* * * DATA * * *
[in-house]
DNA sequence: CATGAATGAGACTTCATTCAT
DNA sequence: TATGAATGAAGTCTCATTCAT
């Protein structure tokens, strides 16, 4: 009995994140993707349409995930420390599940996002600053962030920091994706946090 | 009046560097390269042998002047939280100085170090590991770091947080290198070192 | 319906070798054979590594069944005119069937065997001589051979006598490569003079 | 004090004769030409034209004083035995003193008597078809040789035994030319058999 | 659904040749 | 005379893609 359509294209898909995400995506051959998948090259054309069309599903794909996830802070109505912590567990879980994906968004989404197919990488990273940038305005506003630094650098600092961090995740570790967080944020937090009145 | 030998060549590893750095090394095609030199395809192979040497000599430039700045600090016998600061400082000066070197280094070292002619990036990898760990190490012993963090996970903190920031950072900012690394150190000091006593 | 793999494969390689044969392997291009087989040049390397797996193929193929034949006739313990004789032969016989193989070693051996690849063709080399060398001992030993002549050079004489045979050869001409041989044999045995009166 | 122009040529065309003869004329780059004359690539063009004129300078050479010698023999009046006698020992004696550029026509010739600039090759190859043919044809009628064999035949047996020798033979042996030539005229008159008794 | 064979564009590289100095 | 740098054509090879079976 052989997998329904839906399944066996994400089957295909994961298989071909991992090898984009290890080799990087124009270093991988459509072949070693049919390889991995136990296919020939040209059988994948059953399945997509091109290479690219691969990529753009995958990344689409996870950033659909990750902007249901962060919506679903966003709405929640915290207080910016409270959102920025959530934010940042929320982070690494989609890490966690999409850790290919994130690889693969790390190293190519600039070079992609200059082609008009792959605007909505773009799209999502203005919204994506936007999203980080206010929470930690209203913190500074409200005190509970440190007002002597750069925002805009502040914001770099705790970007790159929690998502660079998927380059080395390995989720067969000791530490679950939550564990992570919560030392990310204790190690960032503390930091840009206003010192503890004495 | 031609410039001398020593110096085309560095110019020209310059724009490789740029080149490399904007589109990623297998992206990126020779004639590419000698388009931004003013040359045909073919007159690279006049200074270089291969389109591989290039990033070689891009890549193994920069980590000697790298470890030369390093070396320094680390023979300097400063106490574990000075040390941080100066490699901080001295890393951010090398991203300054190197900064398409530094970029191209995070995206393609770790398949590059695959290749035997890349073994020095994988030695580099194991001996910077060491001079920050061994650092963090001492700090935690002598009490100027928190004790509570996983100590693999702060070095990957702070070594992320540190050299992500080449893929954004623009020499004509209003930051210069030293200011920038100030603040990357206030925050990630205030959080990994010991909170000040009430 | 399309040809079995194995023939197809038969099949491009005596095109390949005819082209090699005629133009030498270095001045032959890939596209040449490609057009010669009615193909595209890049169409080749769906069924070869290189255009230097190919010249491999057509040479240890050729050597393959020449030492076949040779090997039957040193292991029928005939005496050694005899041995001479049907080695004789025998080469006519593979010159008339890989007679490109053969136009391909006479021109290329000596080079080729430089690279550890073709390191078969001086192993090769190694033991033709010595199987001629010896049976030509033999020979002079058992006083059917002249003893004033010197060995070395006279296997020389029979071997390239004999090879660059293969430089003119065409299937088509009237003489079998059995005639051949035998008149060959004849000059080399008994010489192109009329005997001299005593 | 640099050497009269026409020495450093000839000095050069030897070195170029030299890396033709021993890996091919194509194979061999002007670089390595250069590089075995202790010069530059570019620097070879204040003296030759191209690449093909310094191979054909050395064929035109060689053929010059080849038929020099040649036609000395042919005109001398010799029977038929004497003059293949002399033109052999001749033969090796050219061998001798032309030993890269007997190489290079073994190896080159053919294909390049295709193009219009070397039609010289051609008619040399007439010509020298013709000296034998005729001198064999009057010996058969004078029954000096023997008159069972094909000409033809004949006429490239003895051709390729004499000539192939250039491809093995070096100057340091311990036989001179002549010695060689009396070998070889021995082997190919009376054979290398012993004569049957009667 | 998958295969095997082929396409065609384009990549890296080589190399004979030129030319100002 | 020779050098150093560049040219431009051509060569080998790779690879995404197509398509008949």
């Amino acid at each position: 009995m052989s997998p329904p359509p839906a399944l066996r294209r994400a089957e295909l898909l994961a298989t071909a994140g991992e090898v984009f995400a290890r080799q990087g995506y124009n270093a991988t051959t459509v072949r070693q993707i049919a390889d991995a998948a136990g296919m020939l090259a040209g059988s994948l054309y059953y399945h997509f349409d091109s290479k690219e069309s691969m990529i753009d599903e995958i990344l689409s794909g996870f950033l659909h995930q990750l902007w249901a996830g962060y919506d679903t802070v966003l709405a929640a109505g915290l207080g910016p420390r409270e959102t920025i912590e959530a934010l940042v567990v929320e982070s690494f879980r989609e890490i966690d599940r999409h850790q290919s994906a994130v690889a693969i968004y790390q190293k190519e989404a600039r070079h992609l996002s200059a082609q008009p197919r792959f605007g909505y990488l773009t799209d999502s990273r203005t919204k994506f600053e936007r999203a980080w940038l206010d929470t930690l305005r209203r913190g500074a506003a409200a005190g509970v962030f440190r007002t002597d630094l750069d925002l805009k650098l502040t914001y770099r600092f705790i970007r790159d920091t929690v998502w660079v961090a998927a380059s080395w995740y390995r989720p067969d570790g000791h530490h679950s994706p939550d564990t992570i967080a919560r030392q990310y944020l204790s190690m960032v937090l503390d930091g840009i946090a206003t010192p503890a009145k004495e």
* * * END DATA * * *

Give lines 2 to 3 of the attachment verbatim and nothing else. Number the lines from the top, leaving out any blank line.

DNA sequence: CATGAATGAGACTTCATTCAT
DNA sequence: TATGAATGAAGTCTCATTCAT